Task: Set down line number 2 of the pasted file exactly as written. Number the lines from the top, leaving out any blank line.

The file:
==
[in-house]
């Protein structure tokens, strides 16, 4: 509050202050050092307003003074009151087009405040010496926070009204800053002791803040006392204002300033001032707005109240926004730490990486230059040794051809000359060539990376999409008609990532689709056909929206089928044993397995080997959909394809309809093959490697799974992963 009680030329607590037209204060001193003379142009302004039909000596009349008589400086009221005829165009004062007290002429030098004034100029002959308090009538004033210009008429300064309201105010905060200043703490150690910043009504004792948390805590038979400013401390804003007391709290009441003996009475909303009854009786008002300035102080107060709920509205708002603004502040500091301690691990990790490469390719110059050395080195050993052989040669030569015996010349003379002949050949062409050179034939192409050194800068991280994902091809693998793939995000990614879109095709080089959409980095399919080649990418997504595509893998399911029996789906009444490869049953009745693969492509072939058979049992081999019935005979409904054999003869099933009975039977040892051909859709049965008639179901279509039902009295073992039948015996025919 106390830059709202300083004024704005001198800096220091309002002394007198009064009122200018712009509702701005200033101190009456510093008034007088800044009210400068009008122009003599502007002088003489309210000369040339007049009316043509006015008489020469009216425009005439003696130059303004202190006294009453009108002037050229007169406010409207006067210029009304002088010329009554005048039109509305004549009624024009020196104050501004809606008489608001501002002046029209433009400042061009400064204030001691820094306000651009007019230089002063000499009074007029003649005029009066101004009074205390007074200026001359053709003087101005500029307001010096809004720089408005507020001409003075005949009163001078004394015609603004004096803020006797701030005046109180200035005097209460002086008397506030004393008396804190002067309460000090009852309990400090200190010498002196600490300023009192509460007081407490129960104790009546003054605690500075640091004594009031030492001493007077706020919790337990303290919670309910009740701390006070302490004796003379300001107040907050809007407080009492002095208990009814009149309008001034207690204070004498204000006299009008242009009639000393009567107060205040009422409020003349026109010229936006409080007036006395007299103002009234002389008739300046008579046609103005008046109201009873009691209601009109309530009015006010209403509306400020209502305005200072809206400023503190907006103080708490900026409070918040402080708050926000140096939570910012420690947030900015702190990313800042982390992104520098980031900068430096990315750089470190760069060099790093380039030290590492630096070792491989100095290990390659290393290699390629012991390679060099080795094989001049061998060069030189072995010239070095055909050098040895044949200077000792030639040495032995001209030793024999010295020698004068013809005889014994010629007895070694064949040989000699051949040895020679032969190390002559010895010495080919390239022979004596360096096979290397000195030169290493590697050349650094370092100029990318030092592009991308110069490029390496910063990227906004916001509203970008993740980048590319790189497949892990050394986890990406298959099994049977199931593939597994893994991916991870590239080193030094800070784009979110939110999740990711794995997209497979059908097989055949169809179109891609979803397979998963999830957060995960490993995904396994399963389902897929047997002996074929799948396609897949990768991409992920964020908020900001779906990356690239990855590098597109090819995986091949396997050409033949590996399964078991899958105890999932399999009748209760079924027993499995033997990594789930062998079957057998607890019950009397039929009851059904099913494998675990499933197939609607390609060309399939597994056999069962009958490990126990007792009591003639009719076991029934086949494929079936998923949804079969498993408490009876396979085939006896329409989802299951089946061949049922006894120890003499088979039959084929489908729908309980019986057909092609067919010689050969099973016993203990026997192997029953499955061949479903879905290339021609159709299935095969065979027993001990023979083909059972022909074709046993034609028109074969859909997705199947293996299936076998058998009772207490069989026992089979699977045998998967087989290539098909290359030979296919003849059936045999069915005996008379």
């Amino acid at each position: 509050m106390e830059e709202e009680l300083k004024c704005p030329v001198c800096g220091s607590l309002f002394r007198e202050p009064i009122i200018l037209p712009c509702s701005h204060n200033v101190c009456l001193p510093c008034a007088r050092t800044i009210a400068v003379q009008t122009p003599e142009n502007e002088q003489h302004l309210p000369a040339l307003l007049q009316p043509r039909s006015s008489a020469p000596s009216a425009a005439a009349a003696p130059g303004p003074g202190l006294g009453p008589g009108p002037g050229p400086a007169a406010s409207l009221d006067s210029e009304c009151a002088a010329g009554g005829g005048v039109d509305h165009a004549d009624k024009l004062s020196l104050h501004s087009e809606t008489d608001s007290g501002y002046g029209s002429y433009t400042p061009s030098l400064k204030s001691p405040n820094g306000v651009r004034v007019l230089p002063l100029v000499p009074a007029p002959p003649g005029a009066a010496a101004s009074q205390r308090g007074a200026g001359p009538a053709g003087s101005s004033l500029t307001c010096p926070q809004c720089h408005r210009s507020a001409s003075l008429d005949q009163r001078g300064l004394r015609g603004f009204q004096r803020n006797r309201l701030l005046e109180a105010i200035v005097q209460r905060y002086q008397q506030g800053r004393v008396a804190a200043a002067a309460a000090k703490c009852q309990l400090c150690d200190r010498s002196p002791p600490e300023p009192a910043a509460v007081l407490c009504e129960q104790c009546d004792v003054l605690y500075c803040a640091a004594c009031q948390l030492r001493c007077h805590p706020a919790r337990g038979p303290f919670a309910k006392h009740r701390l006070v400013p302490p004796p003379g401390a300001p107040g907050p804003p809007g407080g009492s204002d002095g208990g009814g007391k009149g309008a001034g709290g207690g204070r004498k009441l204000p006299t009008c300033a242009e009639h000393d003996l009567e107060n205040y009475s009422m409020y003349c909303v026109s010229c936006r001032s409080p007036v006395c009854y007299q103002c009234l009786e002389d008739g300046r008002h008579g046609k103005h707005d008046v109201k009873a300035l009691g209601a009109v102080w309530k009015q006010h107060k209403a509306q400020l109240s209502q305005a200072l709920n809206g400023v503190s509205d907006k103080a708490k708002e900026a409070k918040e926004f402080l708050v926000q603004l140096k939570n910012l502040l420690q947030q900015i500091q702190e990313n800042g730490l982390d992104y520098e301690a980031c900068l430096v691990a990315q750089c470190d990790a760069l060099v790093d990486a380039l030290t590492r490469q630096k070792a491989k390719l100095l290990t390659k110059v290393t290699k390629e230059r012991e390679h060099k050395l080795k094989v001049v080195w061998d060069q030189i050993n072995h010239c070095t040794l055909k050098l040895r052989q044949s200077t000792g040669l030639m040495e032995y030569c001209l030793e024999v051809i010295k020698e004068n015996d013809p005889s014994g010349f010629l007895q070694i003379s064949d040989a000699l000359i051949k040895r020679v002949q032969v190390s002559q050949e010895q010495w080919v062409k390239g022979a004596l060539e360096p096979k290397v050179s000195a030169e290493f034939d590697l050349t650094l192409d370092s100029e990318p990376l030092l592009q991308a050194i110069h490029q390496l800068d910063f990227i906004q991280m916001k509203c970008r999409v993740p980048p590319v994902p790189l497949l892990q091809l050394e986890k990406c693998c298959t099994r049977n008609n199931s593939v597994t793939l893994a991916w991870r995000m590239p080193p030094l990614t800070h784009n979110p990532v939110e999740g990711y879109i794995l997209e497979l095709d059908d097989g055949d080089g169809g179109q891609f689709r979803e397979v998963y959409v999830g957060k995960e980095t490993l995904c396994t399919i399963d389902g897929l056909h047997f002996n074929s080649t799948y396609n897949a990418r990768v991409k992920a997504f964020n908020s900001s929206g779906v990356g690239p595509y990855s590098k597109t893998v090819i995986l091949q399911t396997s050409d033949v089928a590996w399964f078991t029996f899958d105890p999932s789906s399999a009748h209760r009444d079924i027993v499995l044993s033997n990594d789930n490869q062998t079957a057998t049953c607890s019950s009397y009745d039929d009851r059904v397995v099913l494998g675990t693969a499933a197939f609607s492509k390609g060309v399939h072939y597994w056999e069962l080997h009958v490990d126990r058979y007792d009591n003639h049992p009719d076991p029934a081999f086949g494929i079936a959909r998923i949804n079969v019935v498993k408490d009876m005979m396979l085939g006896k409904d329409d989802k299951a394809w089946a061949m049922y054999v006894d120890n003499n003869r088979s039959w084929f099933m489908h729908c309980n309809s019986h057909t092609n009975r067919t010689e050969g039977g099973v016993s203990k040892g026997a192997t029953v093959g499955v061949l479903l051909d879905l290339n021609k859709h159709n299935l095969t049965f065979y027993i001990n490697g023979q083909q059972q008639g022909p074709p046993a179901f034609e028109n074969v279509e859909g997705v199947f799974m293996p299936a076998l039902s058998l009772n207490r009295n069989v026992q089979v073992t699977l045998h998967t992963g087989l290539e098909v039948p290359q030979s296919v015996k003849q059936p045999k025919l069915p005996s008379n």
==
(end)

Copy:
């Protein structure tokens, strides 16, 4: 509050202050050092307003003074009151087009405040010496926070009204800053002791803040006392204002300033001032707005109240926004730490990486230059040794051809000359060539990376999409008609990532689709056909929206089928044993397995080997959909394809309809093959490697799974992963 009680030329607590037209204060001193003379142009302004039909000596009349008589400086009221005829165009004062007290002429030098004034100029002959308090009538004033210009008429300064309201105010905060200043703490150690910043009504004792948390805590038979400013401390804003007391709290009441003996009475909303009854009786008002300035102080107060709920509205708002603004502040500091301690691990990790490469390719110059050395080195050993052989040669030569015996010349003379002949050949062409050179034939192409050194800068991280994902091809693998793939995000990614879109095709080089959409980095399919080649990418997504595509893998399911029996789906009444490869049953009745693969492509072939058979049992081999019935005979409904054999003869099933009975039977040892051909859709049965008639179901279509039902009295073992039948015996025919 106390830059709202300083004024704005001198800096220091309002002394007198009064009122200018712009509702701005200033101190009456510093008034007088800044009210400068009008122009003599502007002088003489309210000369040339007049009316043509006015008489020469009216425009005439003696130059303004202190006294009453009108002037050229007169406010409207006067210029009304002088010329009554005048039109509305004549009624024009020196104050501004809606008489608001501002002046029209433009400042061009400064204030001691820094306000651009007019230089002063000499009074007029003649005029009066101004009074205390007074200026001359053709003087101005500029307001010096809004720089408005507020001409003075005949009163001078004394015609603004004096803020006797701030005046109180200035005097209460002086008397506030004393008396804190002067309460000090009852309990400090200190010498002196600490300023009192509460007081407490129960104790009546003054605690500075640091004594009031030492001493007077706020919790337990303290919670309910009740701390006070302490004796003379300001107040907050809007407080009492002095208990009814009149309008001034207690204070004498204000006299009008242009009639000393009567107060205040009422409020003349026109010229936006409080007036006395007299103002009234002389008739300046008579046609103005008046109201009873009691209601009109309530009015006010209403509306400020209502305005200072809206400023503190907006103080708490900026409070918040402080708050926000140096939570910012420690947030900015702190990313800042982390992104520098980031900068430096990315750089470190760069060099790093380039030290590492630096070792491989100095290990390659290393290699390629012991390679060099080795094989001049061998060069030189072995010239070095055909050098040895044949200077000792030639040495032995001209030793024999010295020698004068013809005889014994010629007895070694064949040989000699051949040895020679032969190390002559010895010495080919390239022979004596360096096979290397000195030169290493590697050349650094370092100029990318030092592009991308110069490029390496910063990227906004916001509203970008993740980048590319790189497949892990050394986890990406298959099994049977199931593939597994893994991916991870590239080193030094800070784009979110939110999740990711794995997209497979059908097989055949169809179109891609979803397979998963999830957060995960490993995904396994399963389902897929047997002996074929799948396609897949990768991409992920964020908020900001779906990356690239990855590098597109090819995986091949396997050409033949590996399964078991899958105890999932399999009748209760079924027993499995033997990594789930062998079957057998607890019950009397039929009851059904099913494998675990499933197939609607390609060309399939597994056999069962009958490990126990007792009591003639009719076991029934086949494929079936998923949804079969498993408490009876396979085939006896329409989802299951089946061949049922006894120890003499088979039959084929489908729908309980019986057909092609067919010689050969099973016993203990026997192997029953499955061949479903879905290339021609159709299935095969065979027993001990023979083909059972022909074709046993034609028109074969859909997705199947293996299936076998058998009772207490069989026992089979699977045998998967087989290539098909290359030979296919003849059936045999069915005996008379």